Tuesday, November 1, 2011

Corked

Today I spoke with the woman who oversees Cork's unit and she agreed to shred the visitation forms for me.  Honestly, I hate even writing this post.  I feel like a total wimp.  Pursuing Cork, however, just makes me feel too exposed.  Yesterday my kids were playing in the backyard and I kept wondering what I'd do if, at that exact moment, an ex-con knocked on my door with an unfriendly message for me from the man who murdered my grandfather.

The odds are slim that he would get his hands on my home address.  The odds are even slimmer that he'd be able to somehow "get" to me.  But I just feel a little less safe knowing that my personal data is in the same building with him.  Actually, I feel a lot less safe.

This is a hunt, a real journey, an honest search for me to get as close as I can to the truth of my grandfather's life and death.  But this journey is not and never will be the center of my life.  I have a family that moves and breathes regardless of what happened 38 years ago.  I've been blessed beyond my wildest dreams with an amazing life.  I don't want to put even the smallest portion of it in jeopardy for what really amounts to a hobby that's lasted for four and a half years.

I'm sad.  I'm feeling quite reflective about all of this.  I've devoted so much time and so many hours and so many resources to this journey with the hope that it would yield something rich for me.  In many ways it has and it many ways it hasn't. Making that call today brought me relief that I could protect my info from a murderer, shame for being so fearful, and a sadness because I was closing a door that I'd hoped for so long would open.

I don't know how much longer I'll continue to post here.  I thought I was finished "making the movie", but the producer mentioned the other day that we need to shoot just one more on-camera interview of me.  There are a few moments that need to be explained more clearly, and then Raymond is trying to work out some final moments to sum up my thoughts on Booker's life.  That's the hardest part.

It used to be that whenever I thought of my grandfather I swelled with pride.  Now it's different.  I picture a man who smiled for everyone.  He protected and taught his children, all the while showering them with joy and good times.  But this same man was beaten by the police and possibly harassed by them more than I will ever know.

Just before he died, my grandfather told my aunt that if anything ever happened to him she should know that he'd lived a good life.  Who says things like that when they're only 46 years old?  I keep wondering whether or not he endured continual harassment from the police.  Was he receiving threats?  Did he think someone was coming for him?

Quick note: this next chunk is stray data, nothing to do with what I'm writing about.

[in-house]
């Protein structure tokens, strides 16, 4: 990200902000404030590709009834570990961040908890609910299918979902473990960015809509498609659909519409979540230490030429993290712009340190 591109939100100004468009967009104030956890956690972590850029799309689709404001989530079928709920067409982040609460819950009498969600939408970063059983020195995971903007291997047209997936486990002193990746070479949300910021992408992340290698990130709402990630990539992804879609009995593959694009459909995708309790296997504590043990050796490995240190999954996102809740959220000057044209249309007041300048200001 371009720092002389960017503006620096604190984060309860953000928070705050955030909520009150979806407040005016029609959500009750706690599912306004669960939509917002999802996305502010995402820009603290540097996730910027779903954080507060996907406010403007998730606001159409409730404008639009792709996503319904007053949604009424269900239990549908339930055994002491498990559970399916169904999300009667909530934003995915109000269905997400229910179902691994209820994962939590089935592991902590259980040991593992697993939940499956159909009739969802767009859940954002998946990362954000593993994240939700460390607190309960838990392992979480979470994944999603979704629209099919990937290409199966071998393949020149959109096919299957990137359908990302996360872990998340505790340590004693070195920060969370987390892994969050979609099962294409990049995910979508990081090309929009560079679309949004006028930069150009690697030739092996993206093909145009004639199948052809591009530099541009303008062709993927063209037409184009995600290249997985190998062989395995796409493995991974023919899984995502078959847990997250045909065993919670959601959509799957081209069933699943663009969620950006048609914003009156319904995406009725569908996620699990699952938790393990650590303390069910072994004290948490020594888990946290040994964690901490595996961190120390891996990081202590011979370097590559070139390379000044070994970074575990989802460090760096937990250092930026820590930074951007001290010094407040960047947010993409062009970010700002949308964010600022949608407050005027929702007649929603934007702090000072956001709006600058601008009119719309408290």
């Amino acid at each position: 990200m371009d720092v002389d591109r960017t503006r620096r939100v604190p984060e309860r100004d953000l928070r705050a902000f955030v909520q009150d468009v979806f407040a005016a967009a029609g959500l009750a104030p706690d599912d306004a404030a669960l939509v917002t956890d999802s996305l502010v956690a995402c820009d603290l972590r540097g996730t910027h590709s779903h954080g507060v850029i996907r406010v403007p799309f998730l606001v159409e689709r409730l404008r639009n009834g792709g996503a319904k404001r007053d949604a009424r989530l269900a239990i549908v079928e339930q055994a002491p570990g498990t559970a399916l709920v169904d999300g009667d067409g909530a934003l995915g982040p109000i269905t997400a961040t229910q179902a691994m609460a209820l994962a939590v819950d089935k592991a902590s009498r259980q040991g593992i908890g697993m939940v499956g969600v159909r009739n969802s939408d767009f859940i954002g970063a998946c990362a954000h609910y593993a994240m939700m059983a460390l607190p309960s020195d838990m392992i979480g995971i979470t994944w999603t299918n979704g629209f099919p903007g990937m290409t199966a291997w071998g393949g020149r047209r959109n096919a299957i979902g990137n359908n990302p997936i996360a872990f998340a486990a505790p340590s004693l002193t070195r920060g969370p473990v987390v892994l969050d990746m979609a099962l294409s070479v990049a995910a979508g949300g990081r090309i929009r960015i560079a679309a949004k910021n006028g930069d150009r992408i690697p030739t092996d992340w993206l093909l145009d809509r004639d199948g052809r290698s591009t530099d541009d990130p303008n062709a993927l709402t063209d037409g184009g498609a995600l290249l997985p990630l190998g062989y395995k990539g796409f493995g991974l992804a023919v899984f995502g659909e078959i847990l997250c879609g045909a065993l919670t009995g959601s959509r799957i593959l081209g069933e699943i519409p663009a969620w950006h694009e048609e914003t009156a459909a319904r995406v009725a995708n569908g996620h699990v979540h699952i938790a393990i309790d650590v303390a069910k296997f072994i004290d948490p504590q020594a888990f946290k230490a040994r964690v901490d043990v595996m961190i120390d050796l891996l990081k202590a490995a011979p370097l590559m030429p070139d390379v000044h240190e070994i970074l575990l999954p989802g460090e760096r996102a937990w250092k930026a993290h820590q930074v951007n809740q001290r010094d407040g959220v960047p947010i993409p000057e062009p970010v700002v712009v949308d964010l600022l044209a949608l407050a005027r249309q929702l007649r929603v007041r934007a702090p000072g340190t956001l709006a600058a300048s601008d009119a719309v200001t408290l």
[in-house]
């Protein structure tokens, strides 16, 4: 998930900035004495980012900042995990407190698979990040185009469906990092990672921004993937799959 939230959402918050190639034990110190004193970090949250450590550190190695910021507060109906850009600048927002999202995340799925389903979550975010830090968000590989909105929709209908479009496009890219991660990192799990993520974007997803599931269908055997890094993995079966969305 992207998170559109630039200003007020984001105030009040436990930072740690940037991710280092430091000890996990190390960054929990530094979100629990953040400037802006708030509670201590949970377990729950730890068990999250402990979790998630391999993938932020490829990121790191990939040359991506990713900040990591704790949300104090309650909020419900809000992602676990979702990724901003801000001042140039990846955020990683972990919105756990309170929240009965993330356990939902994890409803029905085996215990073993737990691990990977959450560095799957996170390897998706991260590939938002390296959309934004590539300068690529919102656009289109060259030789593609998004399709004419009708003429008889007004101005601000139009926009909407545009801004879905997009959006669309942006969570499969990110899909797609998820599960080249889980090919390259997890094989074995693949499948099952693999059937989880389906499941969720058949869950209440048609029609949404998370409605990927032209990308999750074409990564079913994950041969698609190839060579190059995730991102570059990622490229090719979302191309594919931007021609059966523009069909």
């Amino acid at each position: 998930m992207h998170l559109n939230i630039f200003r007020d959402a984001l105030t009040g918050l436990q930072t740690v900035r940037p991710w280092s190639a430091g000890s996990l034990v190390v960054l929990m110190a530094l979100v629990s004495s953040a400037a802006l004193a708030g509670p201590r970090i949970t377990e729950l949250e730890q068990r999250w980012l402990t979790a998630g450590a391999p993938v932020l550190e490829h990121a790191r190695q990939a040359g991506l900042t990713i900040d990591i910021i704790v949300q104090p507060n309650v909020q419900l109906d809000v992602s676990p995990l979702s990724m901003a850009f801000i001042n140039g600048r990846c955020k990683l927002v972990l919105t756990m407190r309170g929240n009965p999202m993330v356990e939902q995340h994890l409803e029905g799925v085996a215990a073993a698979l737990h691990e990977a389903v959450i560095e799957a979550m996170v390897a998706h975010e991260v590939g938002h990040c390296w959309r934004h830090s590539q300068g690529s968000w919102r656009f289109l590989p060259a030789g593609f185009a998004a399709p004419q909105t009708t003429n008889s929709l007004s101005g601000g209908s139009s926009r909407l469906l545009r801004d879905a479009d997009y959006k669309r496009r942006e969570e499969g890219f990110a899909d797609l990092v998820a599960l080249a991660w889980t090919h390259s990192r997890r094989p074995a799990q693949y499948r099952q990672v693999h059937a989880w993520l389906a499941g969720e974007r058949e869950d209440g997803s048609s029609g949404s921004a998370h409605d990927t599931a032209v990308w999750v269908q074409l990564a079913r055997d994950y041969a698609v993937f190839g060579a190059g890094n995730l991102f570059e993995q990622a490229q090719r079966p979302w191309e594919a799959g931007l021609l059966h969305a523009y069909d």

He just strikes me as lonely.  I wish I could find someone who he talked to about the beating.  I wish someone could tell me that he'd made peace with it all.  But if he never talked about these things, if he just kept them inside, could he have ever really found peace?

I often think of him as someone who was given a life of sour lemons (separated from his mother, raised on a plantation in poverty, working full time at 14, living in a town where whites took a hard stance against integration), but he took those lemons and he made lemonade.  Whenever I try to stop my summation of Booker Wright's life there, another voice always seems to echo back to me, "Who could he have been had he been given something besides lemons?"

This brings me to another thought.  Not that my grandfather was necessarily a civil rights hero - he was an everyday guy who simply did the right thing.  But, I think the danger of focusing so much on the heroes of the civil rights movement is that we forget the reason why there even had to be a movement in the first place.  We celebrate Martin Luther King, Jr. for his accomplishments, but maybe all he wanted out of his life was to watch his children grow up.  Or maybe he would've been the first black president.  We will never know.

I am proud that Booker Wright owned his own business and was able to spend the last several years of his life working for himself.  Booker's Place was on one of the roughest streets in town.  My grandfather did his best to ensure that it was the nicest place on that street.

What kind of a place could he have opened if banks back then lent money to blacks?  What could Booker's Place have been if all restaurants were integrated? Who could Booker Wright have been if more than two jobs (waiter or cotton picker) were available to him in Greenwood all those years ago?

He was a big fish in a small, black pond.  But who could he have been if the pond had always been integrated?

3 comments:

  1. Sherry (nygal@yahoo.com)November 1, 2011 at 10:42 PM

    Hey again, Yvette. Lots of thoughts would love to e-mail you about! Write if you feel like it.

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  2. So sorry and happy at the same time. You owe it to all your public to continue to publish! This journey is absouletly fab. and when it ends you will find something else interesting to do that we will enjoy.

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  3. Thanks so much for the encouragement. I am kind of coming out of the fog a little bit. There have been some amazing highs and some definite lows in this journey. I'll keep blogging!

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